A new heat forecasting tool online could give older adults and their caregivers advanced notice of when the temperature is set to tick up — which could give them time to prepare and avoid health complications.

The US Centers for Disease Control and Prevention and the National Oceanic and Atmospheric Administration’s National Weather Service announced the HeatRisk Forecast Tool, which they announced Monday. It gives about a week’s notice of when extreme heat is set to roll in.

Users can enter their zip code for the latest forecast and updates. Results will come up in the form of a five-level scale, which will show how risky the heat may be in a certain area. The tool could be valuable for nursing homes and other long-term care communities, as many older adults should avoid high temperatures.

“Heat can impact our health, but heat-related illness and death are preventable,” Mandy Cohen, MD, the director of the CDC, said in a statement. “We are releasing new heat and health tools and guidance to help people take simple steps to stay safe in the heat.”

The tool also includes details on local air quality, which comes from the US Environmental Protection Agency’s AIR NOW Air Quality Index.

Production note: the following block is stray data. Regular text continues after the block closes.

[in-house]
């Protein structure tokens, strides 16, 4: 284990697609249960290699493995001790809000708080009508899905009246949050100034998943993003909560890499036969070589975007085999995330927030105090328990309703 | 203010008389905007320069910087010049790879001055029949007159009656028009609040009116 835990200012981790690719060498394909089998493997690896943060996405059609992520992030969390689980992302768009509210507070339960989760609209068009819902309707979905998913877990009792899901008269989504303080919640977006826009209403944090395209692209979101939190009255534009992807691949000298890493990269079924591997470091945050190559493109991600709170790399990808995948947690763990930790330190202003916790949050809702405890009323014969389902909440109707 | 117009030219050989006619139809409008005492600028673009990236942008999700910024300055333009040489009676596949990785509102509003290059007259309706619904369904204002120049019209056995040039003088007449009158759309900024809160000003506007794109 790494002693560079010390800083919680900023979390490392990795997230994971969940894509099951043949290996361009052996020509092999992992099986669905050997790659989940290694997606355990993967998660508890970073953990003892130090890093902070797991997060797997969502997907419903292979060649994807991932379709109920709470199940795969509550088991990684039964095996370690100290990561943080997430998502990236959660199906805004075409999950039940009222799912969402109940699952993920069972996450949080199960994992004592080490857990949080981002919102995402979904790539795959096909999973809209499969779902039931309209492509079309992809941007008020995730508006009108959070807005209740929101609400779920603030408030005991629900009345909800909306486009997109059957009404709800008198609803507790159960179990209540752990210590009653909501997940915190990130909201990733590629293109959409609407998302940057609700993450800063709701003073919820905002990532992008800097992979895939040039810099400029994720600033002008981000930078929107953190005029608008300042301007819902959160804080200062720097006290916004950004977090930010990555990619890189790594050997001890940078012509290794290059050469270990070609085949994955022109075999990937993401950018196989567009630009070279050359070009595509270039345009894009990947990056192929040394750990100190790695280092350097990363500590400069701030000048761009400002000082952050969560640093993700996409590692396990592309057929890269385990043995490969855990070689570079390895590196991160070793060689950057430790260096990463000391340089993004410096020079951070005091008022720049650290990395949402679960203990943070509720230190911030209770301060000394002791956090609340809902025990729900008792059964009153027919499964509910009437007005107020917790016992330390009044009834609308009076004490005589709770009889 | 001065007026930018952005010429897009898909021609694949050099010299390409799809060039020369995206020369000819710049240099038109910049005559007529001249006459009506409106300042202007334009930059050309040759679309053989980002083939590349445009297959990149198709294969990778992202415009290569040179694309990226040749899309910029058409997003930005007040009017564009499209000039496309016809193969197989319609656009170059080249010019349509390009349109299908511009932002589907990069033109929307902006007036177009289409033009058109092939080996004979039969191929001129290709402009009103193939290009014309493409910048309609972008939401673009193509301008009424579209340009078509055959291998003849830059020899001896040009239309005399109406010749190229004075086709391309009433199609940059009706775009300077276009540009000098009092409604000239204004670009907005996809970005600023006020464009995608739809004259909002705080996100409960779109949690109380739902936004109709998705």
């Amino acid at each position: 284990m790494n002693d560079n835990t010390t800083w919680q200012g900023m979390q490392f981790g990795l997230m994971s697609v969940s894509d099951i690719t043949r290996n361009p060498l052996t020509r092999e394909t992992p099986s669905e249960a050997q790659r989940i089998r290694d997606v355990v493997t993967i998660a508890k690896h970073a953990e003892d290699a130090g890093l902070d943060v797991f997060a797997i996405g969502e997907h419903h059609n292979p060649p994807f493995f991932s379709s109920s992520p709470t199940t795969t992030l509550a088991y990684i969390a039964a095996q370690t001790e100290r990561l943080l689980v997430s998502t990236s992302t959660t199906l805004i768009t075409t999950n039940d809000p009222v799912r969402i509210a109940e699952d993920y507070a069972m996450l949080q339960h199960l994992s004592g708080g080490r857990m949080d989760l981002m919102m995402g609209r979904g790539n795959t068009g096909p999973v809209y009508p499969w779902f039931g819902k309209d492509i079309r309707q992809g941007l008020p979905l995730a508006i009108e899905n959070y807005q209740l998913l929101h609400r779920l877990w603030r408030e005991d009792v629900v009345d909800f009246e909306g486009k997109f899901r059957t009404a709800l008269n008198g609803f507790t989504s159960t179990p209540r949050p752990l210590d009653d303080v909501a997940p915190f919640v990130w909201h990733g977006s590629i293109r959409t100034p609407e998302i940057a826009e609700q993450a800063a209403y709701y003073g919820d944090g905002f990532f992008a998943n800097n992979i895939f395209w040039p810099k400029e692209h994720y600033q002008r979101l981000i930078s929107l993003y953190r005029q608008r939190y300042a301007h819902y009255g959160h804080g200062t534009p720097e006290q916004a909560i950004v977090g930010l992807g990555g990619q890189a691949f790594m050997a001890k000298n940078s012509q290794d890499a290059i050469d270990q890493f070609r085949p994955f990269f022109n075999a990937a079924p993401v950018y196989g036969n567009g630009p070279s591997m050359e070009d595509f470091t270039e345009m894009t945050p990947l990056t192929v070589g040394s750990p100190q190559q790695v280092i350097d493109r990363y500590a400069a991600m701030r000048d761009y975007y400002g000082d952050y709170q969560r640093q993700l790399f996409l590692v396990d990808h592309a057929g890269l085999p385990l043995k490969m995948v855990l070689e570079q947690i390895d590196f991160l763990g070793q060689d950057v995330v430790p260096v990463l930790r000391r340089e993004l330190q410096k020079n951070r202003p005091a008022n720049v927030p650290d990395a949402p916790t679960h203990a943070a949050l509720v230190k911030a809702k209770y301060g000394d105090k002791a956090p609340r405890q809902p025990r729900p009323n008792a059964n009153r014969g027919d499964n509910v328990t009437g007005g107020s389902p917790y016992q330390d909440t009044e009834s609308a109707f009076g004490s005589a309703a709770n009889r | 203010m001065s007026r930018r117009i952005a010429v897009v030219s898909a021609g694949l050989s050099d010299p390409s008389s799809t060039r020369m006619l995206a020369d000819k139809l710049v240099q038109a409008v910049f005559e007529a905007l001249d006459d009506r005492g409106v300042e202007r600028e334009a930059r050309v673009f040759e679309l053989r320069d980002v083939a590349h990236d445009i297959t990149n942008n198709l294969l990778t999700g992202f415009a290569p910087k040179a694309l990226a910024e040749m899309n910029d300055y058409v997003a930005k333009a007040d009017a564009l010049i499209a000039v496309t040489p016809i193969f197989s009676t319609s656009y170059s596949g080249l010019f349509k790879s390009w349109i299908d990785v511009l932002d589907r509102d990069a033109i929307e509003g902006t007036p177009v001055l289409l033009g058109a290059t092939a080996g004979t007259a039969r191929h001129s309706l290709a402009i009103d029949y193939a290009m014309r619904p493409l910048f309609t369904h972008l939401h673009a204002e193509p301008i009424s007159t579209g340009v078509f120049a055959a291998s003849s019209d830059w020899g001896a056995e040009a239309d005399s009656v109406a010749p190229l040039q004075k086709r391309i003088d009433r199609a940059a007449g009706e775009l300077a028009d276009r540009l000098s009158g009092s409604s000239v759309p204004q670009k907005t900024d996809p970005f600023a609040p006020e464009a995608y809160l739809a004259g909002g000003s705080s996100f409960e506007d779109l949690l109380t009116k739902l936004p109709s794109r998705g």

The CDC hopes people will review the results, then go to the Heat and Your Health page for advice on how they can lower their risk for heat exposure.

“Even though heat can impact anyone’s physical and mental health, children with asthma, pregnant women and people with cardiovascular disease, among other groups, may be more sensitive,” the CDC said. “That is why CDC’s clinical guidance focuses on some of the people who may be more sensitive to heat and poor air quality. CDC experts in asthma, cardiovascular disease and pregnancy worked together to create the guidance.”

A recent study found that heat waves raise the risk for emergency department and hospital admissions for people with disabilities. The study appeared this month in The Lancet Planetary Health.  Compared to those who didn’t have disabilities, people with disabilities who were exposed to heat had a 1.07 times higher risk for hospitalization, with a fourfold increase in ED admissions and medical costs that were seven times higher, the data showed.